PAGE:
Here's the problem: professors are not necessarily any better at online classes than you are. Many professors have no experience, no idea, and no help with setting up an online class. They do not necessarily understand the user experience. Some professors might be putting discussion boards in one place, assignments in another place, and readings somewhere else; while other professors reliably use modules. Every class you take may be structured differently, according to how well or poorly the professor understands the learning management system and how much experience they have taking and teaching online classes. You cannot control any of this. But you can look at the syllabus, figure out what assignments are due when, and keep track of what you need and when you need to do it. In this sense, nothing has changed from when you took in-person classes. The syllabus is still God, and you can still put those deadlines on your personal calendar, keep track of readings, and find the class materials exactly the way you did before everything moved online.
If you are taking four online classes, and each class has a different method of online organization, posts assignments in different spots, and readings are scattered across hell and back, then don't rely on the LMS (canvas, blackboard, whatever) to tell you what to do.
Take charge! Here's how
I haven't written many blog posts recently because, like many of you, I've just been trying to keep my head above water and get through the end of the semester. But here it is, we've made it through. Whether you passed or failed, are exhausted or invigorated, you are here. At the end of every semester, no matter the circumstances, I like to spend a few minutes taking stock of the last 4 months.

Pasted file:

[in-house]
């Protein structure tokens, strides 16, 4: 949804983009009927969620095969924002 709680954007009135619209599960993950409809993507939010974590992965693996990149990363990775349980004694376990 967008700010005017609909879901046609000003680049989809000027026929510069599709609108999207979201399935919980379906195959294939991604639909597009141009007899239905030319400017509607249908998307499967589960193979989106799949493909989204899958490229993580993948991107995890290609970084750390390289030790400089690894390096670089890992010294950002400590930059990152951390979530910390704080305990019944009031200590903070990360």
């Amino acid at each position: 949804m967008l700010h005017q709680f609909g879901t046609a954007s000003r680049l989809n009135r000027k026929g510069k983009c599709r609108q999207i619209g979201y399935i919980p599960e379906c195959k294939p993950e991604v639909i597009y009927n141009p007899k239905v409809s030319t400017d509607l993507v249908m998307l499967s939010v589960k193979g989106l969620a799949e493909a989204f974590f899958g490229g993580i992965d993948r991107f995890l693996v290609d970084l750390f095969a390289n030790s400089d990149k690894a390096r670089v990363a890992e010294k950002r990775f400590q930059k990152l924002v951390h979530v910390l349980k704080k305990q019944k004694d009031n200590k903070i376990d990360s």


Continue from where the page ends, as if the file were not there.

Did you know you can nominate yourself for things? You can nominate yourself for awards, scholarships, fellowships, grants, etc. When it comes to scholarships in particular, you can, and should, actively seek out options and apply. Awards can be a little more specific. There are some university awards, for instance, that require a faculty member to nominate a student. You can ask a faculty member to nominate you for these. Your professors may absolutely love you and think that you deserve every award in existence, but perhaps the specific awards or deadlines aren't on their radar. It does no harm to bring it up with them. That being said, let's talk about how to ask a professor for a recommendation or nomination.
I got really behind over the last two weeks, it doesn't matter why. The point is, this week I needed to dos some damage control and get back on track. There are two types of recovery that you may need to do when you get really off track or behind. The first type is the practical recovery of re-focusing and getting back on track. This involves many of the same steps as we've discussed previously regarding goal management.
If professors were brave enough to get forehead tattoos, just about every single one of us would choose to have "read the syllabus" emblazoned across our faces. But, I'm not sure that everyone knows exactly what we mean by read the syllabus. Are we just asking that students look over the syllabus at the beginning of the semester? No.
"Read the syllabus" involves much more than just glancing through in August / January, and you'll find that there are significant benefits to having the syllabus available throughout the course of the semester. For most professors, the syllabus functions as both a class calendar, and as a kind of contract. The syllabus contains most of the information that you will need to be successful for the class. Every professor writes their syllabus a little different, but almost all syllabi share some common components. Here's what to look for.
Getting started on writing an essay for class, or anything else for that matter, can be incredibly challenging. Having the confidence to share your writing or knowing that it is ready to submit is even harder. Below are just a few resources that can make the process just a little less intimidating.
Clare Brock is a professor of American Politics and Public Policy at TWU. She works primarily in the areas of food policy, lobbying, and money in politics.